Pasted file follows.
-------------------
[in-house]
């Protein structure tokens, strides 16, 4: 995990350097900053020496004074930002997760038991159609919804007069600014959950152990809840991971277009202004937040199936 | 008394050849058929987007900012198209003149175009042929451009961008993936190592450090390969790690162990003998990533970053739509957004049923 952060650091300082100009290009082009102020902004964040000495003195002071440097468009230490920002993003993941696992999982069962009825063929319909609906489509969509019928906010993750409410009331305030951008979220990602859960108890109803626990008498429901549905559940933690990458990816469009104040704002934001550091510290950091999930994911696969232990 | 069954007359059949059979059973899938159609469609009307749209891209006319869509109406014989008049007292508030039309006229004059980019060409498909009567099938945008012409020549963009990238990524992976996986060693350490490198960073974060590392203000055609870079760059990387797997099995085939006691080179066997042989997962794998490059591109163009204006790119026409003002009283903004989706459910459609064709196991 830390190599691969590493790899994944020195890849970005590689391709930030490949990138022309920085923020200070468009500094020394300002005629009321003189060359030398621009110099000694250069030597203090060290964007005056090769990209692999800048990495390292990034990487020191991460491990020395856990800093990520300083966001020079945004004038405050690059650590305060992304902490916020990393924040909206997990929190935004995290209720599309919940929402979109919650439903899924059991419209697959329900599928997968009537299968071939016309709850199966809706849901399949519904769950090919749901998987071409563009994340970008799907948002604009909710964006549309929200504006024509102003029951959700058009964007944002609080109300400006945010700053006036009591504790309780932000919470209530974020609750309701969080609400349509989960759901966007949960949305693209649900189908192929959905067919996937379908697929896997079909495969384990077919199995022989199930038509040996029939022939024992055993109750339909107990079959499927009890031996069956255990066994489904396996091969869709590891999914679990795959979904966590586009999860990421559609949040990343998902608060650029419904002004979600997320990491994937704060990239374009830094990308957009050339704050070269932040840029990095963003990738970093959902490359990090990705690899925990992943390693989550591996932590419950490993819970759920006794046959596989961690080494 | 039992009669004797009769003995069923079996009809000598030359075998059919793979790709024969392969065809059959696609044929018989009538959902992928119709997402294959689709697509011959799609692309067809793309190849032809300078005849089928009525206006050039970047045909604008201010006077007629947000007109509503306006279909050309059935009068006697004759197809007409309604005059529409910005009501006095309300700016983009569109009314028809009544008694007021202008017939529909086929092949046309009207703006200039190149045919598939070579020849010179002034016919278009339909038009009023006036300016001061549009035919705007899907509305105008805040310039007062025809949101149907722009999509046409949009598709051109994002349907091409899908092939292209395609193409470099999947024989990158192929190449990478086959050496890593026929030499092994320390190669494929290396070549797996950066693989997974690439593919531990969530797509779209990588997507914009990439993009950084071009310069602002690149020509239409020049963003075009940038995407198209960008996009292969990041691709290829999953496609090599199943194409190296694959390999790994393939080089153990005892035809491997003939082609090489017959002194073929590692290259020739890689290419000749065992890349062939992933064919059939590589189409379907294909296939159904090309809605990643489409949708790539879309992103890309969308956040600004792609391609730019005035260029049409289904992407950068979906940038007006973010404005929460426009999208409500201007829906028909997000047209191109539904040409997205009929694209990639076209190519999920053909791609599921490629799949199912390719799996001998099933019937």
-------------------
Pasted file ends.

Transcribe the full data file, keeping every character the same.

[in-house]
């Protein structure tokens, strides 16, 4: 995990350097900053020496004074930002997760038991159609919804007069600014959950152990809840991971277009202004937040199936 | 008394050849058929987007900012198209003149175009042929451009961008993936190592450090390969790690162990003998990533970053739509957004049923 952060650091300082100009290009082009102020902004964040000495003195002071440097468009230490920002993003993941696992999982069962009825063929319909609906489509969509019928906010993750409410009331305030951008979220990602859960108890109803626990008498429901549905559940933690990458990816469009104040704002934001550091510290950091999930994911696969232990 | 069954007359059949059979059973899938159609469609009307749209891209006319869509109406014989008049007292508030039309006229004059980019060409498909009567099938945008012409020549963009990238990524992976996986060693350490490198960073974060590392203000055609870079760059990387797997099995085939006691080179066997042989997962794998490059591109163009204006790119026409003002009283903004989706459910459609064709196991 830390190599691969590493790899994944020195890849970005590689391709930030490949990138022309920085923020200070468009500094020394300002005629009321003189060359030398621009110099000694250069030597203090060290964007005056090769990209692999800048990495390292990034990487020191991460491990020395856990800093990520300083966001020079945004004038405050690059650590305060992304902490916020990393924040909206997990929190935004995290209720599309919940929402979109919650439903899924059991419209697959329900599928997968009537299968071939016309709850199966809706849901399949519904769950090919749901998987071409563009994340970008799907948002604009909710964006549309929200504006024509102003029951959700058009964007944002609080109300400006945010700053006036009591504790309780932000919470209530974020609750309701969080609400349509989960759901966007949960949305693209649900189908192929959905067919996937379908697929896997079909495969384990077919199995022989199930038509040996029939022939024992055993109750339909107990079959499927009890031996069956255990066994489904396996091969869709590891999914679990795959979904966590586009999860990421559609949040990343998902608060650029419904002004979600997320990491994937704060990239374009830094990308957009050339704050070269932040840029990095963003990738970093959902490359990090990705690899925990992943390693989550591996932590419950490993819970759920006794046959596989961690080494 | 039992009669004797009769003995069923079996009809000598030359075998059919793979790709024969392969065809059959696609044929018989009538959902992928119709997402294959689709697509011959799609692309067809793309190849032809300078005849089928009525206006050039970047045909604008201010006077007629947000007109509503306006279909050309059935009068006697004759197809007409309604005059529409910005009501006095309300700016983009569109009314028809009544008694007021202008017939529909086929092949046309009207703006200039190149045919598939070579020849010179002034016919278009339909038009009023006036300016001061549009035919705007899907509305105008805040310039007062025809949101149907722009999509046409949009598709051109994002349907091409899908092939292209395609193409470099999947024989990158192929190449990478086959050496890593026929030499092994320390190669494929290396070549797996950066693989997974690439593919531990969530797509779209990588997507914009990439993009950084071009310069602002690149020509239409020049963003075009940038995407198209960008996009292969990041691709290829999953496609090599199943194409190296694959390999790994393939080089153990005892035809491997003939082609090489017959002194073929590692290259020739890689290419000749065992890349062939992933064919059939590589189409379907294909296939159904090309809605990643489409949708790539879309992103890309969308956040600004792609391609730019005035260029049409289904992407950068979906940038007006973010404005929460426009999208409500201007829906028909997000047209191109539904040409997205009929694209990639076209190519999920053909791609599921490629799949199912390719799996001998099933019937």